Now I know there’s going to be some people (normally those with too much time on their hands, who trawl around forums all day) kicking off and declaring that it doesn’t have the features of Pro Tools HDX. They are right, it has some limitations, there’s no record deal thrown in, Ferrari, or trip to Vegas. What do they expect?

It’s a free copy of Pro Tools, which is perfect for the people it is aimed at, we would all like the aforementioned for free, but perhaps we also need to be a bit more realistic. If you buy a Mac Mini you don’t get the card slots or the extra drive bays of a Mac Pro, don’t expect to go into Burger King and get dinner at the Ritz, just as Pro Tools HD is aimed at a different market who want to pay more for the extras.

In the past I could agree with some of the criticism of Avid for their decisions and some pricing policies, but on this one, I’m going to fight their corner. If you want to suggest you should get the same features as those investing in an HD or HDX system, then may I respectively suggest you stop being so dumb, that would be neither practical or fair.

However there is one thing I don’t agree with Avid on, the name. I was reminded by one of the Avid team last week that they were the first to come up with the name Express, with Avid Express. Perhaps they were, but I think the name does the product a disservice - had I been asked (and I think it’s damned rude that they didn’t ask me), then I would have come up with something else, perhaps even Pro Tools Ex, but as Shakespeare once wrote ‘What’s in a name? that which we call a rose by any other name would smell as sweet.’ So this is the worst thing I can say about this product, the name in my opinion may be a little ropey, if not dated, but it still doesn’t take away the fact that this is a great bundle.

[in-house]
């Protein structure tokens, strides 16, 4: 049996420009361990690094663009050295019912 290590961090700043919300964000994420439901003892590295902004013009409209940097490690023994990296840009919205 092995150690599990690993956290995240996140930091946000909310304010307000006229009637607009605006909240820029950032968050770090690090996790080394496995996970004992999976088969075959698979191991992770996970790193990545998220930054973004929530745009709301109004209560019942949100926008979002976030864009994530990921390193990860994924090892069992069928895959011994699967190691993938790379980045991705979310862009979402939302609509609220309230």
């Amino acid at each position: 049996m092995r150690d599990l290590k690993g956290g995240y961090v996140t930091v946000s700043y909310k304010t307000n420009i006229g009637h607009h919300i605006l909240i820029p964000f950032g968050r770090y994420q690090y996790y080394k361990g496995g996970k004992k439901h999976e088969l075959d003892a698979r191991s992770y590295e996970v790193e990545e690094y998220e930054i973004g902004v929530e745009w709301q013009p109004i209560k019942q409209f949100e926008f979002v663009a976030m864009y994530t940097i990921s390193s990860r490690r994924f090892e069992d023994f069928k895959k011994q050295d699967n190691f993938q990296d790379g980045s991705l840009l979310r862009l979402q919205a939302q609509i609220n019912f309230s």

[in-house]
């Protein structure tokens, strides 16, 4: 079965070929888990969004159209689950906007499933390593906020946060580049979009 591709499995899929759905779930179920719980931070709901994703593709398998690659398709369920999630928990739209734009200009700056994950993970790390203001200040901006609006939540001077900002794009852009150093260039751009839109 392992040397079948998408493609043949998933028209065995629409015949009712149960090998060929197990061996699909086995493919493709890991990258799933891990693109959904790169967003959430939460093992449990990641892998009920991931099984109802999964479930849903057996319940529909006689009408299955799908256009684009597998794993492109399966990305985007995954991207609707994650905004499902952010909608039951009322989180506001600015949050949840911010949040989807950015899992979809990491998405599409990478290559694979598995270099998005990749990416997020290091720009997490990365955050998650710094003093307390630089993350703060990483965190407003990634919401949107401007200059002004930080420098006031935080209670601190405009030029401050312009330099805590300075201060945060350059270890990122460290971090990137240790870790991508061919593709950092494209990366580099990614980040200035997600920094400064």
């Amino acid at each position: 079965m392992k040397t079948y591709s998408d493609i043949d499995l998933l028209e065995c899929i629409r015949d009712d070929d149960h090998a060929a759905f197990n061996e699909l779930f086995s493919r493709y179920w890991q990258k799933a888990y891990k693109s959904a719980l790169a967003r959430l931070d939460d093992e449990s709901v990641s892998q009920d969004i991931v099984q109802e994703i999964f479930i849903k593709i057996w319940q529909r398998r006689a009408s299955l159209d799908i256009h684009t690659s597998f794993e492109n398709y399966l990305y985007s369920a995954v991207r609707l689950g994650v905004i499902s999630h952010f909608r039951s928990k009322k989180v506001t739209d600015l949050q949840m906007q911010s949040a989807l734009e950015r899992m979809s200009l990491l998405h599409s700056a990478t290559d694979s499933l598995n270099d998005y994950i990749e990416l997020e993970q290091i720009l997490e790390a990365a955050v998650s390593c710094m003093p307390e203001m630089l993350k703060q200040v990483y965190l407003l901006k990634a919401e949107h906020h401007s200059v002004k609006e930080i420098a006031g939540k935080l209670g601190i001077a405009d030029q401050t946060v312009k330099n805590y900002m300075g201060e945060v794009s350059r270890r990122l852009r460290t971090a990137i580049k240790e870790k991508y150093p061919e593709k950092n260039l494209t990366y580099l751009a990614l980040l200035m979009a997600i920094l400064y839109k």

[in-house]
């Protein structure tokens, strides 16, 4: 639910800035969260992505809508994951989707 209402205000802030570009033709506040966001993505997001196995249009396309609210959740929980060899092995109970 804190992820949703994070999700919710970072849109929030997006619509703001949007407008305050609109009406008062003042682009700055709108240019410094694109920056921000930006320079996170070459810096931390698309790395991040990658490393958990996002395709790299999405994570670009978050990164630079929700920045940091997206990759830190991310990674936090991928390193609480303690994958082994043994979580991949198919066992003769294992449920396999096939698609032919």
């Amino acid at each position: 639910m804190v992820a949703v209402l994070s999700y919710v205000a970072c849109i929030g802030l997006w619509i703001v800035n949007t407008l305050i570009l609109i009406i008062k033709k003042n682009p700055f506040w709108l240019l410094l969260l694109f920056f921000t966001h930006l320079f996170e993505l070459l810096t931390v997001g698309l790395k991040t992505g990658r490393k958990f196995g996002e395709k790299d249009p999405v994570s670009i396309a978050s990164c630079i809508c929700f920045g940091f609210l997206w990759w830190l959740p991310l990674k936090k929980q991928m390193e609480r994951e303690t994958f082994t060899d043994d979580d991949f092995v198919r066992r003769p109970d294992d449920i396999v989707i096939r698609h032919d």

As to the issue of the missing plug-ins, if you have a friend with the regular version of Pro Tools, if they give you the .dpm files of the missing plug-ins, then they will work in Pro Tools. It does seem a little silly to withhold some of the plug-ins, especially when you can get them from a friend and install them yourself. I think Avid should rethink this and give people an opportunity to download from Avid officially. As, I say that’s not a complaint in as much an observation on a piece of thinking that doesn’t seem very joined up.

In terms of a review, there’s not much more to say, you can head over to YouTube to see my video review of the Pro Tools Express, but if you’ve seen Pro Tools 10, then you’ve seen Pro Tools Express. This is the first time I’ve had my hands on an Mbox and it’s a great interface, great sounding, some cool features and as I’ve said in the past, it’s built like a bomb shelter. The whole bundle is a great deal, in fact the price is so good for the Mbox and Pro Tools Express bundle, it’s going to be a winner. Granted there may be some features missing like Clip Gain and Beat Detective, but for those users this pachage is aimed at, it shouldn’t be a deal breaker.

So, although we expect hate mail for being so positive about Avid (no we still don’t work for them!) The whole Pro Tools Expert team think this is a great deal, so I’m going to give the Mbox Pro Tools Express package my Editors Choice Award - it’s a no-brainer for someone wanting to get Pro Tools hardware and software at a knock-out price!